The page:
Every wondered why Garlic bread does not taste the same as it used to?
I take my hat off to the good folks in the Marlborough Garlic industry, they have been through the wringer and back yet they still manage to have a smile on their faces, this extends through to the new season garlic now arriving in my kitchen door - who would have thought the largest garlic producing region in NZ would be bought to its knees by the importation of a product that is only a fraction of the quality ?
Marlborough garlic is available January until November every year with Pukekohe garlic being the first of the new season product available in December and it will keep you happy until New Year when the new Marlborough crop becomes available. The vast majority of New Zealand garlic is grown in the Marlborough region as it is the combination of a hard winter followed by a long dry summer which suits garlic growing perfectly resulting in quality which is second to none. New Zealand garlic is distinctively fresh and juicy with a wonderful pungency contained within clean white bulbs with roots extending.
Chinese or imported garlic while a fraction of the price will have the roots cut out and have no flavour or smell to it (that’s what has happened to our garlic breads) – you have to use 3-4 times as much to try and get the garlic flavour out which still does not compare to the pungent Marlborough produce. The chefs way is to use salt and the back of a cooks knife to smash the skin off and then grind it with the salt until a paste forms, rich oil aromas will come to the surface and give your food the garlic flavour that it needs. Too strong you I hear you say, then why use garlic if you are not looking for the real flavour? – it is like most other industrialised food products where the real taste is missing because we force them to grow too fast so that they can get to the market quickly and sit on a shelf for longer – go on I dare you and you will never go back to that Chinese taste again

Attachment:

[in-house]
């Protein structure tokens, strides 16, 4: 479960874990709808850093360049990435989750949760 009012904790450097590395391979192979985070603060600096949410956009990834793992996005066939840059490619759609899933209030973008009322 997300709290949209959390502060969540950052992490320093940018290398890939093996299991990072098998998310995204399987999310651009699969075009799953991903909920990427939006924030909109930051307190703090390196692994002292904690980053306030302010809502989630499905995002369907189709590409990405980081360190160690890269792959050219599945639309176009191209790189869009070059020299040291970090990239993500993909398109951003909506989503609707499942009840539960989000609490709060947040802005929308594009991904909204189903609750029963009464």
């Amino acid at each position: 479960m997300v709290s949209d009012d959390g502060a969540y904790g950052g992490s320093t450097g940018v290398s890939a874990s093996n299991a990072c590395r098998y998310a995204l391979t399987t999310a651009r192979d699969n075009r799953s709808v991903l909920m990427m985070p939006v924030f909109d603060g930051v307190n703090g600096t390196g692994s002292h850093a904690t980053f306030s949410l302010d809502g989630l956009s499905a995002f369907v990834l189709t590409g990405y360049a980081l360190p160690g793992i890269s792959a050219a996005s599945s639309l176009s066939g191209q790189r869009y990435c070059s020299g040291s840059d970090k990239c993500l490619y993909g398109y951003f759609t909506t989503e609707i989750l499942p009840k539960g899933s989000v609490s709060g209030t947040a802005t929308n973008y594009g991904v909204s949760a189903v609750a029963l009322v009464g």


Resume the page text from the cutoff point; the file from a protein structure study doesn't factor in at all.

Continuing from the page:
In the kichen we roll in a little grape seed oil, wrap in tinfoil and then baked for 45-60 mins in a oven at 170 degrees or until soft and then use as our DIY garlic bread with local salt, local parsley, and Marlborough bagautte
Garlic Aioli Recipe
3 garlic cloves, chopped
1 large egg
1 tablespoon freshly squeezed lemon juice
1 tablespoon chopped fresh parsley
1/4 teaspoon salt
2 turns freshly ground black pepper
1/2 cup Grape Seed Oill
Combine the garlic, egg, lemon juice, parsley, salt and pepper in a food processor or blender and puree. Add the oil in a slow stream and continue to process until the mixture has formed a thick emulsion. Finish with 1 T of boiling water to set